The conclusion to draw from this tale is that when neither PP nor Modern Photography (same policy) didn't publish a test of a renowned lens it wasn't very good at some aperture(s).

    That said, many users, me included, shot their 55/3.5 MicroNikkors at all distances and weren't disappointed by the results.

    The 55/2.8 MicroNikkor that replaced the 55/3.5 has a floating element to reduce coma at low magnification. It shoots very well at all distances and both mags published tests of it.

  5. #5
    nsurit's Avatar
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    I am assuming you meant a 50mm f3.5 Zuiko rather than a 35mm. There should be a distance scale in addition to the magnification. On mine it is the set of orange numbers closest to the camera body. Other than speed and less depth of field for the faster lenses there is little reason to not use it for your normal lens. Bill Barber

  6. #6

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    I have a 100 f4 macro Canon FD which does fine in normal photography.

    Jeff

  7. #7
    BetterSense's Avatar
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    I guess it is a 50mm f/3.5. I thought it seemed to 'long' to be a 35mm.
    f/22 and be there.

  8. #8

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    Are macro lenses good for nomral photography too?

    The 50/3.5 Zuiko macro is a floating element design. It is sharp at all distances. When Nikon changed from the black front 55/3.5 Micro Nikkor Auto (compensating aperture design) to the 55/3.5 Micro Nikkor P it improved the performance for distant subjects. Some people claim that the compensating 55/3.5 is better in the very close range than the later 55/3.5s. I find performance at infinity to be excellent with the P, the PC, the 'K' and the AI 55/3.5s. As has been mentioned, the 55/2.8 AI and AIS lenses also have a floating element design and are sharp at all distances. Other short macro lenses I have found good at infinity include the 55/3.5 Konica Macro Hexanon, the 50/3.5 Canon FL, Canon FD SSC and New FD, the 55/2.8 Vivitar macro, the 55/2.8 Soligor macro and the following Minolta 50/3.5 macro lenses: pre-set, MC Celtic and MD. The MC Rokkor, MC Rokkor-X and MD Rokkor-X lenses all have the same design and should be fine at infinity.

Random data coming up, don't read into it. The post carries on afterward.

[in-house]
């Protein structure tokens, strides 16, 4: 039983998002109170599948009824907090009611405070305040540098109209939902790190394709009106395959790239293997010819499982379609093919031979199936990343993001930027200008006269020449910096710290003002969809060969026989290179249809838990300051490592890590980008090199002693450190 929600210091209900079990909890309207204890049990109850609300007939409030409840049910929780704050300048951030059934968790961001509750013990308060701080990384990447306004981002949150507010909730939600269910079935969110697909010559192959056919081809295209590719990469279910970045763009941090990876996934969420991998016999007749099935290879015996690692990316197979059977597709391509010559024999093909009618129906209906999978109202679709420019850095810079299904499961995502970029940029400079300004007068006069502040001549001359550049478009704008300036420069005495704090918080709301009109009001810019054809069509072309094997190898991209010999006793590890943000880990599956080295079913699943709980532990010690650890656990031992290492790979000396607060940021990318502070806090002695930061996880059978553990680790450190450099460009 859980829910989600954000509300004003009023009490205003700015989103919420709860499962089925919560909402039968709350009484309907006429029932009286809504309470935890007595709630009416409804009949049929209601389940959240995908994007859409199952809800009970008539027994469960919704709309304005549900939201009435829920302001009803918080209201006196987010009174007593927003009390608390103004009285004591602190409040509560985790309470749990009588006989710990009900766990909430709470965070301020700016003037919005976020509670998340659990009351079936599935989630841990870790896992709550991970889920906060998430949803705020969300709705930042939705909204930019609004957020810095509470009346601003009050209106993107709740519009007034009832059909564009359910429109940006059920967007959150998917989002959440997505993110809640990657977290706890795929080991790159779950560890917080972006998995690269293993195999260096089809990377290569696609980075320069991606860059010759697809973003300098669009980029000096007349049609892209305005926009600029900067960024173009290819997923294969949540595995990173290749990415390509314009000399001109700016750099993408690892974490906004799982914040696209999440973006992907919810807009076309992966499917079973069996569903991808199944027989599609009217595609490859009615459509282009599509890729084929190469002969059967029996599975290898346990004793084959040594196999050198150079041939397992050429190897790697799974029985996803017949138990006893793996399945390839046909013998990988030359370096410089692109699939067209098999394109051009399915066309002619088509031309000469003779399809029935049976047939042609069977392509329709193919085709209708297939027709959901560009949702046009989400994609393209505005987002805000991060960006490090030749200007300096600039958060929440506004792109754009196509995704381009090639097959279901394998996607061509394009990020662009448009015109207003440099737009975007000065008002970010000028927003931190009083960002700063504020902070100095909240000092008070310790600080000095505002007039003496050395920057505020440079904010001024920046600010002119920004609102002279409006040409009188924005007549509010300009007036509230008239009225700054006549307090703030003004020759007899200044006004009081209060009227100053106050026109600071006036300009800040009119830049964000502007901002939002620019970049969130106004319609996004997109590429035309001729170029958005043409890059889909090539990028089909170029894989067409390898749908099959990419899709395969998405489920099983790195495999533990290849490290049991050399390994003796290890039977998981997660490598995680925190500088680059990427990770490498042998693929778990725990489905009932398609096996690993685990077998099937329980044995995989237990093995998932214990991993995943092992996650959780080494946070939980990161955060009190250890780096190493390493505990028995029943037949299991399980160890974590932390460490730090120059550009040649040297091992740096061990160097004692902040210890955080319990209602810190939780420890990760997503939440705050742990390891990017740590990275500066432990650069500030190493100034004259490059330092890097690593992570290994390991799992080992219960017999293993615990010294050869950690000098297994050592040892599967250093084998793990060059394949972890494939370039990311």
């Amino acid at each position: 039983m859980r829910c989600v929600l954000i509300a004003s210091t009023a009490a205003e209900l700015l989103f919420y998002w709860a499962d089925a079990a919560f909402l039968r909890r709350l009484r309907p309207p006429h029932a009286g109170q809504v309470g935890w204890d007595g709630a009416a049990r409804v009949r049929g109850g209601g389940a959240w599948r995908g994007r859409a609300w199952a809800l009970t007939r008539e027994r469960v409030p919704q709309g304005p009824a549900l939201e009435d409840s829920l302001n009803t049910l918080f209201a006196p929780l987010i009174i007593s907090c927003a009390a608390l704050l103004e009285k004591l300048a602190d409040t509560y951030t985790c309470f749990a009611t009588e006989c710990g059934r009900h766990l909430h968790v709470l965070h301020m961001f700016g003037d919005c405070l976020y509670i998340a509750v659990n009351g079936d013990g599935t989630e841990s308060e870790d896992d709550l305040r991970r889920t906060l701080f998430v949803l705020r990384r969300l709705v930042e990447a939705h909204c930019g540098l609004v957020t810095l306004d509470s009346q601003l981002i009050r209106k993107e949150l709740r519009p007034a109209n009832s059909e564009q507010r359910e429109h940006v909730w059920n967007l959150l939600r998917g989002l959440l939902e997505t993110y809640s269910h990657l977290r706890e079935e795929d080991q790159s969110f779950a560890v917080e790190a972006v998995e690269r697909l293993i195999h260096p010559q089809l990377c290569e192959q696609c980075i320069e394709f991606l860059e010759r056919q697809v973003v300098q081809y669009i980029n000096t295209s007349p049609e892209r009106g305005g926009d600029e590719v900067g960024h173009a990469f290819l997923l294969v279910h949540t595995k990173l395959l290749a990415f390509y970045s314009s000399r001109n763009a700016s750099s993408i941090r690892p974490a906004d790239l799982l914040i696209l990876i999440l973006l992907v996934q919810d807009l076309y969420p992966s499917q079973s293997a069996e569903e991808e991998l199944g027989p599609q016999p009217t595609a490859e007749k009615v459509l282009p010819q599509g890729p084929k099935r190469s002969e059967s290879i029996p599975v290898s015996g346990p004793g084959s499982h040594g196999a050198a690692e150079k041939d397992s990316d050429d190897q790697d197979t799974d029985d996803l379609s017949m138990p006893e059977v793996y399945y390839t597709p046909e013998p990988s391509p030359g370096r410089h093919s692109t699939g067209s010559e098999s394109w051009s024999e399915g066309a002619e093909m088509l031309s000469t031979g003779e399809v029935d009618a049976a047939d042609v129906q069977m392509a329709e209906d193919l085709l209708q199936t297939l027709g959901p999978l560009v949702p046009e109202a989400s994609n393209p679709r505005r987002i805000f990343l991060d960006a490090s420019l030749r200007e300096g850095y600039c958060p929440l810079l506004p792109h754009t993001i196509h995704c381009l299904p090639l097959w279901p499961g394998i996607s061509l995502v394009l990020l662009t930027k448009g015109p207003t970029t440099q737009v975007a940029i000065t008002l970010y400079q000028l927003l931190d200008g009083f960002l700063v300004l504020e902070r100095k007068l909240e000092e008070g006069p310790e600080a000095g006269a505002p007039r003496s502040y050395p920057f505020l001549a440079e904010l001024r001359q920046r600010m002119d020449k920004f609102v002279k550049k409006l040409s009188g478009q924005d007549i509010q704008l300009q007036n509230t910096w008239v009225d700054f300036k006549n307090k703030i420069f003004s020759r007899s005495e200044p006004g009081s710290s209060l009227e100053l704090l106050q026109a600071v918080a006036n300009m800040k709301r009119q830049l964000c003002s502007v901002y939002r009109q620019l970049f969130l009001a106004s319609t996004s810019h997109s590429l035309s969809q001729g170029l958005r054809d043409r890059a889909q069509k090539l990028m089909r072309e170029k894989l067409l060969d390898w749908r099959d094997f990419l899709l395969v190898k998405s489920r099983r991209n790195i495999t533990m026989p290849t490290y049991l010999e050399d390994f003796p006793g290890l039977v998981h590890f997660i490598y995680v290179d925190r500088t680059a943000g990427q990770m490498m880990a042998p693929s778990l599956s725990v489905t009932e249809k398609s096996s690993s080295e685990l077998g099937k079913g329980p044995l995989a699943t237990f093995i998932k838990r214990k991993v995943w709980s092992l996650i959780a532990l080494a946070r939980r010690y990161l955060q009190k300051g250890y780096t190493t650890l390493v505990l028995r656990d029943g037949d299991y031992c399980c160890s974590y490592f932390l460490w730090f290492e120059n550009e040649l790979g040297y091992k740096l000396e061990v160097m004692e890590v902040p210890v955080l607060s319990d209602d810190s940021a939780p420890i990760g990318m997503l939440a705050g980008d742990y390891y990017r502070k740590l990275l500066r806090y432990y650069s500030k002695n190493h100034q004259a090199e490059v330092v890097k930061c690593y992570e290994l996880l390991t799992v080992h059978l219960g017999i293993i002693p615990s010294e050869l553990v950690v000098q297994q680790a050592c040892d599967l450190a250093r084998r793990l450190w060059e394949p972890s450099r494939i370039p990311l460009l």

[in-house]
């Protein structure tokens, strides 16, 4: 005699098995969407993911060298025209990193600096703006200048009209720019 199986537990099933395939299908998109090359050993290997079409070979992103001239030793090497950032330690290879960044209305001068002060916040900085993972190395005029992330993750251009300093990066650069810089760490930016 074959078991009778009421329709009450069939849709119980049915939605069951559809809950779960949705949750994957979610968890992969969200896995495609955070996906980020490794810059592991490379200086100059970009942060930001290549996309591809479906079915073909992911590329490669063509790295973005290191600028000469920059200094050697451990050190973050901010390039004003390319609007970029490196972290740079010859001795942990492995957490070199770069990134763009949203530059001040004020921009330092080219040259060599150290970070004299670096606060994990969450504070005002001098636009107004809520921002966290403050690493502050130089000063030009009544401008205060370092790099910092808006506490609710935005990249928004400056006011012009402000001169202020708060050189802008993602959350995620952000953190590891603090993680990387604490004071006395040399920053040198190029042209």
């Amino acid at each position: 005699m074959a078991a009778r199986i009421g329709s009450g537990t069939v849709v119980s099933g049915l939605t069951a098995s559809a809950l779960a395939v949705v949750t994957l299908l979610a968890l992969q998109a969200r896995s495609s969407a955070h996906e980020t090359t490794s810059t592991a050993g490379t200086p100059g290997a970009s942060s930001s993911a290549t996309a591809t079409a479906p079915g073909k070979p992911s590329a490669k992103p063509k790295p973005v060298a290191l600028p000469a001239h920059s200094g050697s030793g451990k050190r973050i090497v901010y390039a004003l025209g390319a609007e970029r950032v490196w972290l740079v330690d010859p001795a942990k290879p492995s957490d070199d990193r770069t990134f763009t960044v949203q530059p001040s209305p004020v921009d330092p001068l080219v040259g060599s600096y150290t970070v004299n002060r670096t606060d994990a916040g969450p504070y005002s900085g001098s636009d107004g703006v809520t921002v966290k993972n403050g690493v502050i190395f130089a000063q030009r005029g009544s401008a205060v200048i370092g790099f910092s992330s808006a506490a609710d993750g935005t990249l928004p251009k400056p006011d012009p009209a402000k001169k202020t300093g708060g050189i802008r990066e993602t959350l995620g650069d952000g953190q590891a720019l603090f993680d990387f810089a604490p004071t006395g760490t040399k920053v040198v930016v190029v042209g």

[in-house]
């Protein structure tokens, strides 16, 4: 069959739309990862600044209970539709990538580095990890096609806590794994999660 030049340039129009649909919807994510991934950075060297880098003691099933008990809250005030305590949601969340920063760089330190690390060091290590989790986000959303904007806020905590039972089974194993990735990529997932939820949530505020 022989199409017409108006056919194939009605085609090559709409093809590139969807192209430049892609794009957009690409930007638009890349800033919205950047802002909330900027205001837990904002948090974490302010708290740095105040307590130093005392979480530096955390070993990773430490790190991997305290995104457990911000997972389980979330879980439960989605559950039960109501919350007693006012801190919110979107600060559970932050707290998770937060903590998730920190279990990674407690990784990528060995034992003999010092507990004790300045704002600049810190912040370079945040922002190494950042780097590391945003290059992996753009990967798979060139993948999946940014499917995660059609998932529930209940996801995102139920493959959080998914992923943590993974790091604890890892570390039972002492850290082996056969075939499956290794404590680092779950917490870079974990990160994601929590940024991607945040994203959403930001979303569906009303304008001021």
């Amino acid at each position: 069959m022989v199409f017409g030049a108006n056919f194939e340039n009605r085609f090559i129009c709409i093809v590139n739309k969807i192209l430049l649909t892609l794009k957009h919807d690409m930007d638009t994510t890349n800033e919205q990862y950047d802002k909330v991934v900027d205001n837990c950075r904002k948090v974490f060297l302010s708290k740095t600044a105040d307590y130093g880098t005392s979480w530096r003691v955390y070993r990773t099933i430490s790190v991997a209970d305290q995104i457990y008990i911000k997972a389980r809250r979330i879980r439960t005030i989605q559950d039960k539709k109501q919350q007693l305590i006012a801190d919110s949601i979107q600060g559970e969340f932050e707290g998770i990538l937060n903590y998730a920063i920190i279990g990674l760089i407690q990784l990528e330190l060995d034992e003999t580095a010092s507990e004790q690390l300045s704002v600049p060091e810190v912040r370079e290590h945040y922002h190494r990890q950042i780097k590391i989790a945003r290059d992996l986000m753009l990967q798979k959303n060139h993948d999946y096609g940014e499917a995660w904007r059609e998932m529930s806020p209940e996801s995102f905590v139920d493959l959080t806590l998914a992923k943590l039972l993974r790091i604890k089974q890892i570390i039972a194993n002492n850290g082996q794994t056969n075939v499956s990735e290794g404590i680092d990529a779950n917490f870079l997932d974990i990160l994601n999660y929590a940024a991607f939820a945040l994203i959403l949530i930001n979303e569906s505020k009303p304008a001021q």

9. #9
    Chris Sweetman's Avatar
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    The only Zuiko 35mm f3.5 macro lens is one for the Olympus digital 4/3rds system.

    If it is this lens then it won't fit onto an OM system film camera without an adaptor and then it becomes a 70mm f3.5.

    The Olympus OM system also included true macro lenses which would only work with a bellows unit and were optimised for macro work.

    BTW I have used the Zuiko 50mm f3.5 macro lens at all distances within it's focusing range without cause for concern.

    Chris

  10. #10

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    I use my 55/3.5 Micro Nikkor P a fair amount for general work, and it's superb.